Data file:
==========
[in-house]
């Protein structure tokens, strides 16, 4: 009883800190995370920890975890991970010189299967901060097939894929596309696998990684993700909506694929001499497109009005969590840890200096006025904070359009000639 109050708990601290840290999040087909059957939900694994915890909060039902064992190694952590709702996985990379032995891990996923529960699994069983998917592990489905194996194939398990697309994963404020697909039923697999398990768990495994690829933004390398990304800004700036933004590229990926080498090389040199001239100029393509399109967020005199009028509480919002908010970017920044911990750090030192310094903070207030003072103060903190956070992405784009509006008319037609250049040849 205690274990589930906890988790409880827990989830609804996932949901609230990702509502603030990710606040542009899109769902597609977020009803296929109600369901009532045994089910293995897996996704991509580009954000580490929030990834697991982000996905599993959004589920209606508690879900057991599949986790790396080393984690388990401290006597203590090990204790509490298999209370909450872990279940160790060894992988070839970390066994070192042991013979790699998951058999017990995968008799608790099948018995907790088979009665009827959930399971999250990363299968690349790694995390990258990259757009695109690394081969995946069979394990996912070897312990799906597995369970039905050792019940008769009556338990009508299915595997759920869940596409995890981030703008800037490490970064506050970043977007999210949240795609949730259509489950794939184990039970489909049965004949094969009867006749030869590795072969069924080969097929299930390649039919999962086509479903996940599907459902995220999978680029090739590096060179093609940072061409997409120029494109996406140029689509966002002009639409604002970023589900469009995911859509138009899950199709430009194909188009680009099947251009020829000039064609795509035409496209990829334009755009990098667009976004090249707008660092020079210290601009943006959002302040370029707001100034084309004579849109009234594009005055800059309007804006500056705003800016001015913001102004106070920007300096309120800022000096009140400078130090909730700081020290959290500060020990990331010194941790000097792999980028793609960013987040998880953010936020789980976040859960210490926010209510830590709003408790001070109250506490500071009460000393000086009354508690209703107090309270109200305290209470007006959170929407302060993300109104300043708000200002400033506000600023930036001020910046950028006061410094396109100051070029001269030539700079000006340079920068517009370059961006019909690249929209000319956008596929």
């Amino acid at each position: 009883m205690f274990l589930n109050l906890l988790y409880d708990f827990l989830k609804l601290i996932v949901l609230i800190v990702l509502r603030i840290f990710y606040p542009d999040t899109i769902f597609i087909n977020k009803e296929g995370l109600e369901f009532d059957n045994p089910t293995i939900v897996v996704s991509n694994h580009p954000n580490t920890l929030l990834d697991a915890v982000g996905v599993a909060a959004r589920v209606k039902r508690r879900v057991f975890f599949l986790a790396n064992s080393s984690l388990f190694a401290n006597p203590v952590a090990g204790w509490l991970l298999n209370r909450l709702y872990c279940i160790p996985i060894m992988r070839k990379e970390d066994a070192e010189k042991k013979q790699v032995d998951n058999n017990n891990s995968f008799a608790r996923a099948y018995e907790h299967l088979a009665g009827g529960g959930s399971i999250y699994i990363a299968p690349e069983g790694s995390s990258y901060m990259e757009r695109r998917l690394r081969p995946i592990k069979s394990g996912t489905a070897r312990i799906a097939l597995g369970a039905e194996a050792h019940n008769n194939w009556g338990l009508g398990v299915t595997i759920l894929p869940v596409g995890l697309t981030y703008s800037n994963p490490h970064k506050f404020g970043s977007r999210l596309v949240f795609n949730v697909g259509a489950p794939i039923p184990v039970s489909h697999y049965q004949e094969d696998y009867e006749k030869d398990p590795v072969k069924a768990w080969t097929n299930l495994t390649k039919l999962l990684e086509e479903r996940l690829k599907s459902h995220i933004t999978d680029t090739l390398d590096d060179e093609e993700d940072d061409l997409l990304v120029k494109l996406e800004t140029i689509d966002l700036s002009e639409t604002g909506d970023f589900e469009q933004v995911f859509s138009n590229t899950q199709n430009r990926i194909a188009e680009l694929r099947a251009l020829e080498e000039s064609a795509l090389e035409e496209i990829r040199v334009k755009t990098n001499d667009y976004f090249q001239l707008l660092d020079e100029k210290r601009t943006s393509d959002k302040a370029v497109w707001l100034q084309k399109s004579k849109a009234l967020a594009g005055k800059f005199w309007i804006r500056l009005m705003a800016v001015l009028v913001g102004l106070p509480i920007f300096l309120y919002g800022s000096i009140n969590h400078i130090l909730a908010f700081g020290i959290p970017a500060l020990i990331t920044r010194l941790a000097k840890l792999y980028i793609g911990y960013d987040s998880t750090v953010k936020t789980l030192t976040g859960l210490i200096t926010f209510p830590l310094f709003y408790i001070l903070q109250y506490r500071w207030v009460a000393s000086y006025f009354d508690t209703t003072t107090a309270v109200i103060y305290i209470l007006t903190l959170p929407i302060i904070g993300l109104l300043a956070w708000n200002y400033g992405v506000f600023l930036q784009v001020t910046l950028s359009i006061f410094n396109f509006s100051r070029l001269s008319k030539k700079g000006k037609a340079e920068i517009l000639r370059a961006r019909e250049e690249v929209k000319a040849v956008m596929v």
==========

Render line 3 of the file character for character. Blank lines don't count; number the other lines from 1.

């Amino acid at each position: 009883m205690f274990l589930n109050l906890l988790y409880d708990f827990l989830k609804l601290i996932v949901l609230i800190v990702l509502r603030i840290f990710y606040p542009d999040t899109i769902f597609i087909n977020k009803e296929g995370l109600e369901f009532d059957n045994p089910t293995i939900v897996v996704s991509n694994h580009p954000n580490t920890l929030l990834d697991a915890v982000g996905v599993a909060a959004r589920v209606k039902r508690r879900v057991f975890f599949l986790a790396n064992s080393s984690l388990f190694a401290n006597p203590v952590a090990g204790w509490l991970l298999n209370r909450l709702y872990c279940i160790p996985i060894m992988r070839k990379e970390d066994a070192e010189k042991k013979q790699v032995d998951n058999n017990n891990s995968f008799a608790r996923a099948y018995e907790h299967l088979a009665g009827g529960g959930s399971i999250y699994i990363a299968p690349e069983g790694s995390s990258y901060m990259e757009r695109r998917l690394r081969p995946i592990k069979s394990g996912t489905a070897r312990i799906a097939l597995g369970a039905e194996a050792h019940n008769n194939w009556g338990l009508g398990v299915t595997i759920l894929p869940v596409g995890l697309t981030y703008s800037n994963p490490h970064k506050f404020g970043s977007r999210l596309v949240f795609n949730v697909g259509a489950p794939i039923p184990v039970s489909h697999y049965q004949e094969d696998y009867e006749k030869d398990p590795v072969k069924a768990w080969t097929n299930l495994t390649k039919l999962l990684e086509e479903r996940l690829k599907s459902h995220i933004t999978d680029t090739l390398d590096d060179e093609e993700d940072d061409l997409l990304v120029k494109l996406e800004t140029i689509d966002l700036s002009e639409t604002g909506d970023f589900e469009q933004v995911f859509s138009n590229t899950q199709n430009r990926i194909a188009e680009l694929r099947a251009l020829e080498e000039s064609a795509l090389e035409e496209i990829r040199v334009k755009t990098n001499d667009y976004f090249q001239l707008l660092d020079e100029k210290r601009t943006s393509d959002k302040a370029v497109w707001l100034q084309k399109s004579k849109a009234l967020a594009g005055k800059f005199w309007i804006r500056l009005m705003a800016v001015l009028v913001g102004l106070p509480i920007f300096l309120y919002g800022s000096i009140n969590h400078i130090l909730a908010f700081g020290i959290p970017a500060l020990i990331t920044r010194l941790a000097k840890l792999y980028i793609g911990y960013d987040s998880t750090v953010k936020t789980l030192t976040g859960l210490i200096t926010f209510p830590l310094f709003y408790i001070l903070q109250y506490r500071w207030v009460a000393s000086y006025f009354d508690t209703t003072t107090a309270v109200i103060y305290i209470l007006t903190l959170p929407i302060i904070g993300l109104l300043a956070w708000n200002y400033g992405v506000f600023l930036q784009v001020t910046l950028s359009i006061f410094n396109f509006s100051r070029l001269s008319k030539k700079g000006k037609a340079e920068i517009l000639r370059a961006r019909e250049e690249v929209k000319a040849v956008m596929v």